- Research the web for “offices, bureaus, divisions, programs” that target diverse marginalized communities within regular generic organizations and businesses.
• Jewish student groups on college campuses.
• A Latinx support program within an organization that focuses on education or housing.
• A “prison ministry” within a church.
• A homeless family’s initiative within a typical health clinic.
• A diversity office within a city, county, or state government.
• The LGBT college program office that has an initiative on disabilities.
TIP: When a new organization’s website is identified, check to see if they have a listing of friends, supporters, or funders. Then search for their friend’s friends to establish even more contacts.
WASHINGTON STATE DD COUNCIL: TIPS FOR BUILDING RELATIONSHIPS AND ENGAGING COMMUNITIES
The Washington DD Council seeks family members from communities to help share information about services with other members of the communities. The overarching strategy is to have a family member from the community work with families OF that community.
- A Council can contract with Spanish speaking workers in central WA (or other specific area of the state) to work with Spanish speaking families in their community.
- Contract with the Somali Health Board in Seattle to have a person from the Somali community work with Somali families.
- Identify a member of the Vietnamese community (or other diverse group) to work with Vietnamese families who have sons/daughters with intellectual and developmental disabilities.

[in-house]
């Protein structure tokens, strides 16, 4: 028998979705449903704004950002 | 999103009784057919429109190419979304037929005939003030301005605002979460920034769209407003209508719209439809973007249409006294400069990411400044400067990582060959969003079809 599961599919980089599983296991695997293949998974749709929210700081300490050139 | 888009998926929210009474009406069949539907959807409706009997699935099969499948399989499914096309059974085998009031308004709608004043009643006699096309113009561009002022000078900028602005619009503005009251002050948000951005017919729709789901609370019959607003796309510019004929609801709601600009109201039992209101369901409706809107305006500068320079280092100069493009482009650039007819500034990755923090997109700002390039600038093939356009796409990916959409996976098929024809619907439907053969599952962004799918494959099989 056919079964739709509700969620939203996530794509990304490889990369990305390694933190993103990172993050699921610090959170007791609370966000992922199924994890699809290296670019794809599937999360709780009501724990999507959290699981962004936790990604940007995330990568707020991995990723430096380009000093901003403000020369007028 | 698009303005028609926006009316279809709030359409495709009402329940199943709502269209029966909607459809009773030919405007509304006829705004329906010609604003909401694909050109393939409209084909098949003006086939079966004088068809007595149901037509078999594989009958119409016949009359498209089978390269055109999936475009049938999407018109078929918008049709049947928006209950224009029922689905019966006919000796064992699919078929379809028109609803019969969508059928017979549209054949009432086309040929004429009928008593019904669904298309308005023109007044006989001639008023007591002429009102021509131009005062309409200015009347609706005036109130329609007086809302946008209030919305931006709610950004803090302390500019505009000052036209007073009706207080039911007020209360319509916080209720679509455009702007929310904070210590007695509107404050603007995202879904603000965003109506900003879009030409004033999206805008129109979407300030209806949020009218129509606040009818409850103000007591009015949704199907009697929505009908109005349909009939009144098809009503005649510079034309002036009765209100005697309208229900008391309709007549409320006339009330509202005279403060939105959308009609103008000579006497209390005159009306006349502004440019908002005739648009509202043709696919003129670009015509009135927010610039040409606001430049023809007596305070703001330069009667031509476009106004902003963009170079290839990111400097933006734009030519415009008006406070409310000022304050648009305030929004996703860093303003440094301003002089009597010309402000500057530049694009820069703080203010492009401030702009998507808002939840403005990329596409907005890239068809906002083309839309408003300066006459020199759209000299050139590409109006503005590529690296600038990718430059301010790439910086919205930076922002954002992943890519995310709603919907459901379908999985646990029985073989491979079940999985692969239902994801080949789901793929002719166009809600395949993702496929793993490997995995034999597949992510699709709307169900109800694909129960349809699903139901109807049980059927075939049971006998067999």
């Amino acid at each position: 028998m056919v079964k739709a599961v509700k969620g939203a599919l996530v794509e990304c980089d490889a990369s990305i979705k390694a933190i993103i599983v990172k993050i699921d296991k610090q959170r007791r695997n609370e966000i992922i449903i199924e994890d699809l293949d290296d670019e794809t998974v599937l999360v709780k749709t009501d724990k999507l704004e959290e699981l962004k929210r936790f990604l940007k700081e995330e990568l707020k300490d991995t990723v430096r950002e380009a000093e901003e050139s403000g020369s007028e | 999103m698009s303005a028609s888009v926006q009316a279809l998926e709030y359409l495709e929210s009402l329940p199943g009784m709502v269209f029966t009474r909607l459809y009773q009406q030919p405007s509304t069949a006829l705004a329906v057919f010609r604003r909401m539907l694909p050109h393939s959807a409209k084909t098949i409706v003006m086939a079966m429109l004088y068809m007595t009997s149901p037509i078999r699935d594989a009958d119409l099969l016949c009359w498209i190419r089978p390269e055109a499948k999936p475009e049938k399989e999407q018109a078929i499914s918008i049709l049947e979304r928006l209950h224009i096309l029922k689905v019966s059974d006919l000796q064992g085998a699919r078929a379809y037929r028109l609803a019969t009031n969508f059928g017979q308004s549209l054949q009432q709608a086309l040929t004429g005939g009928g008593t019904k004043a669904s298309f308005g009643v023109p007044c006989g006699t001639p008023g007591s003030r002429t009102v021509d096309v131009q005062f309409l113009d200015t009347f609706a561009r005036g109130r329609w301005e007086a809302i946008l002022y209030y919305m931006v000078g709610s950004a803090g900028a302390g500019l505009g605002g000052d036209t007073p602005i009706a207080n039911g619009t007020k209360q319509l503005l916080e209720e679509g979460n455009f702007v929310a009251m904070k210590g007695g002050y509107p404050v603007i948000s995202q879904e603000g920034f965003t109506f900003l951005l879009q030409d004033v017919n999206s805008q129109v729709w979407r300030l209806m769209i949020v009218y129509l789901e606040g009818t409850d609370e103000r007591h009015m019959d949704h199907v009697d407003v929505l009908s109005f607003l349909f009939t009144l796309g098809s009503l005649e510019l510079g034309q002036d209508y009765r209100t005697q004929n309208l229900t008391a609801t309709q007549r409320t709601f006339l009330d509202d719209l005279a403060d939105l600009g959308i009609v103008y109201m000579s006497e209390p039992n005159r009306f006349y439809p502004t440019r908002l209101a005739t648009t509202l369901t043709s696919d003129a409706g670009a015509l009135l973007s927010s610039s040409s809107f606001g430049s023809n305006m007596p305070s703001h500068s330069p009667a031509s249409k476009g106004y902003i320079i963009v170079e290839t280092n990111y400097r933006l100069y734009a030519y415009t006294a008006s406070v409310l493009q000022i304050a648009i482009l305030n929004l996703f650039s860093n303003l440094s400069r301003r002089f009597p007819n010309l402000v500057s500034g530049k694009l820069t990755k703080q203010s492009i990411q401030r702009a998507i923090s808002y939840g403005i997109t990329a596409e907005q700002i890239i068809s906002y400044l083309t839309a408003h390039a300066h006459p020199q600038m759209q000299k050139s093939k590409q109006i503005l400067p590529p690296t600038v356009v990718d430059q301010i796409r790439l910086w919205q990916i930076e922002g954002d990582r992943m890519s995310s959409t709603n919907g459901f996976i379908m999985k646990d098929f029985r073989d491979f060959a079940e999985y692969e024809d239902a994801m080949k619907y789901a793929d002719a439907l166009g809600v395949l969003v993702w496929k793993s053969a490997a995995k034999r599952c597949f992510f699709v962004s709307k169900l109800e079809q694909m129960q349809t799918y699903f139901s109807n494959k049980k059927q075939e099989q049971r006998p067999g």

- A small stipend is provided to the identified community members for their services and translation costs.
Assessing CLC (Cultural and Linguistic Competence)
VERMONT DD COUNCIL
The VT DD Council resource, A Tool to Help Your Group Be More Culturally Competent, can be used by statewide and other self-advocacy organizations to assess their efforts in cultural and linguistic competence. The accompanying PowerPoint shares how the tool was developed and provides additional resource links for plain language.
ARIZONA DD COUNCIL
The AZ DD Council qualitative self-assessment is used by DD Council staff to support their assessment of cultural and linguistic competence with regard to its internal procedures.
PENNSYLVANIA DD COUNCIL: PAVING THE WAY TOOLKIT FOR ASSESSING AND ADVANCING CULTURAL COMPETENCY
This toolkit was created by Asian Services in Asian Communities (ASIAC) for the Pennsylvania Developmental Disabilities Council (PADDC) to help grantees of PADDC to achieve greater linguistic and cultural competency in the work they do for the disability community. To obtain added benefits from using the toolkit, the PADDC recommends:
1. Ensure you have different levels of staff in your organization take the assessment survey. Even better, have outside stakeholders take the assessment to evaluate their point of view. We have commonly found that the responses vary from leadership positions to operational staff to external stakeholders. Observance of these variances will help you evaluate the response data you receive with better clarity and it may lead to a more thorough analysis of your organization’s actual implemented practices around cultural competency as opposed to a perceived or aspirational level of implementation.